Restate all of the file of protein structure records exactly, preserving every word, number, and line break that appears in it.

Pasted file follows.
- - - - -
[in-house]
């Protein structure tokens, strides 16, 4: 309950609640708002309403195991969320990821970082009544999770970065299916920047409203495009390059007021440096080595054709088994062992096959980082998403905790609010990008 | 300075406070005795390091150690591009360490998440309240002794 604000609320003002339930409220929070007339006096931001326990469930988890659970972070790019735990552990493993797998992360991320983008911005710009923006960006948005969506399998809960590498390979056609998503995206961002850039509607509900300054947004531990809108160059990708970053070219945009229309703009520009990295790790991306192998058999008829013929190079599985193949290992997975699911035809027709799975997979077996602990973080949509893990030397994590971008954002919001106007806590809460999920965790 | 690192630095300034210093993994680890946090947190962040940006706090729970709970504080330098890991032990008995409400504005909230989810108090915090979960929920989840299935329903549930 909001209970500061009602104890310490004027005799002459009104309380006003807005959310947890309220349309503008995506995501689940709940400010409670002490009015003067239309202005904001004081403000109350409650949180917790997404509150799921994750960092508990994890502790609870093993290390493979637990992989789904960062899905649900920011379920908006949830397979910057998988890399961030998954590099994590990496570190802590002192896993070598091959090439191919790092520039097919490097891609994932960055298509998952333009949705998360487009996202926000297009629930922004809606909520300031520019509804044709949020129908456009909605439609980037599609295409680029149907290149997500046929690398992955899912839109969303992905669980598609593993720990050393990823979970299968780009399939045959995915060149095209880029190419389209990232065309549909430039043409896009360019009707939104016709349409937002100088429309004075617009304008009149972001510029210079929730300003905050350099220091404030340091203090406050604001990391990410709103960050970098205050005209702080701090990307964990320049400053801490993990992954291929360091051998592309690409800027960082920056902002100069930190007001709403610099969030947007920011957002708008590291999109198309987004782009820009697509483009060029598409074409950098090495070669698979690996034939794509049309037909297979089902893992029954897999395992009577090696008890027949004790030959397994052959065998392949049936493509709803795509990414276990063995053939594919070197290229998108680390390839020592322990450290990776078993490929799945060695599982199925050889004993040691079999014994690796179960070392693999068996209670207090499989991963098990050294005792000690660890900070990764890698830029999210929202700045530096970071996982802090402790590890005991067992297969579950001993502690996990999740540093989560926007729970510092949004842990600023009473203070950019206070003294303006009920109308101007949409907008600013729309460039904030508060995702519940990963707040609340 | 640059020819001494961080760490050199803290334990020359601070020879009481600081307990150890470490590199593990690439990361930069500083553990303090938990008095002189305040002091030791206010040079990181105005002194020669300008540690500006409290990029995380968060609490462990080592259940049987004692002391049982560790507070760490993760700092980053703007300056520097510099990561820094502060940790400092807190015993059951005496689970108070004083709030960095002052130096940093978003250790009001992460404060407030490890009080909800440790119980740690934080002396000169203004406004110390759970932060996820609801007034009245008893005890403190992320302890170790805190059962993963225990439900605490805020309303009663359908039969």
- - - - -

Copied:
[in-house]
């Protein structure tokens, strides 16, 4: 309950609640708002309403195991969320990821970082009544999770970065299916920047409203495009390059007021440096080595054709088994062992096959980082998403905790609010990008 | 300075406070005795390091150690591009360490998440309240002794 604000609320003002339930409220929070007339006096931001326990469930988890659970972070790019735990552990493993797998992360991320983008911005710009923006960006948005969506399998809960590498390979056609998503995206961002850039509607509900300054947004531990809108160059990708970053070219945009229309703009520009990295790790991306192998058999008829013929190079599985193949290992997975699911035809027709799975997979077996602990973080949509893990030397994590971008954002919001106007806590809460999920965790 | 690192630095300034210093993994680890946090947190962040940006706090729970709970504080330098890991032990008995409400504005909230989810108090915090979960929920989840299935329903549930 909001209970500061009602104890310490004027005799002459009104309380006003807005959310947890309220349309503008995506995501689940709940400010409670002490009015003067239309202005904001004081403000109350409650949180917790997404509150799921994750960092508990994890502790609870093993290390493979637990992989789904960062899905649900920011379920908006949830397979910057998988890399961030998954590099994590990496570190802590002192896993070598091959090439191919790092520039097919490097891609994932960055298509998952333009949705998360487009996202926000297009629930922004809606909520300031520019509804044709949020129908456009909605439609980037599609295409680029149907290149997500046929690398992955899912839109969303992905669980598609593993720990050393990823979970299968780009399939045959995915060149095209880029190419389209990232065309549909430039043409896009360019009707939104016709349409937002100088429309004075617009304008009149972001510029210079929730300003905050350099220091404030340091203090406050604001990391990410709103960050970098205050005209702080701090990307964990320049400053801490993990992954291929360091051998592309690409800027960082920056902002100069930190007001709403610099969030947007920011957002708008590291999109198309987004782009820009697509483009060029598409074409950098090495070669698979690996034939794509049309037909297979089902893992029954897999395992009577090696008890027949004790030959397994052959065998392949049936493509709803795509990414276990063995053939594919070197290229998108680390390839020592322990450290990776078993490929799945060695599982199925050889004993040691079999014994690796179960070392693999068996209670207090499989991963098990050294005792000690660890900070990764890698830029999210929202700045530096970071996982802090402790590890005991067992297969579950001993502690996990999740540093989560926007729970510092949004842990600023009473203070950019206070003294303006009920109308101007949409907008600013729309460039904030508060995702519940990963707040609340 | 640059020819001494961080760490050199803290334990020359601070020879009481600081307990150890470490590199593990690439990361930069500083553990303090938990008095002189305040002091030791206010040079990181105005002194020669300008540690500006409290990029995380968060609490462990080592259940049987004692002391049982560790507070760490993760700092980053703007300056520097510099990561820094502060940790400092807190015993059951005496689970108070004083709030960095002052130096940093978003250790009001992460404060407030490890009080909800440790119980740690934080002396000169203004406004110390759970932060996820609801007034009245008893005890403190992320302890170790805190059962993963225990439900605490805020309303009663359908039969």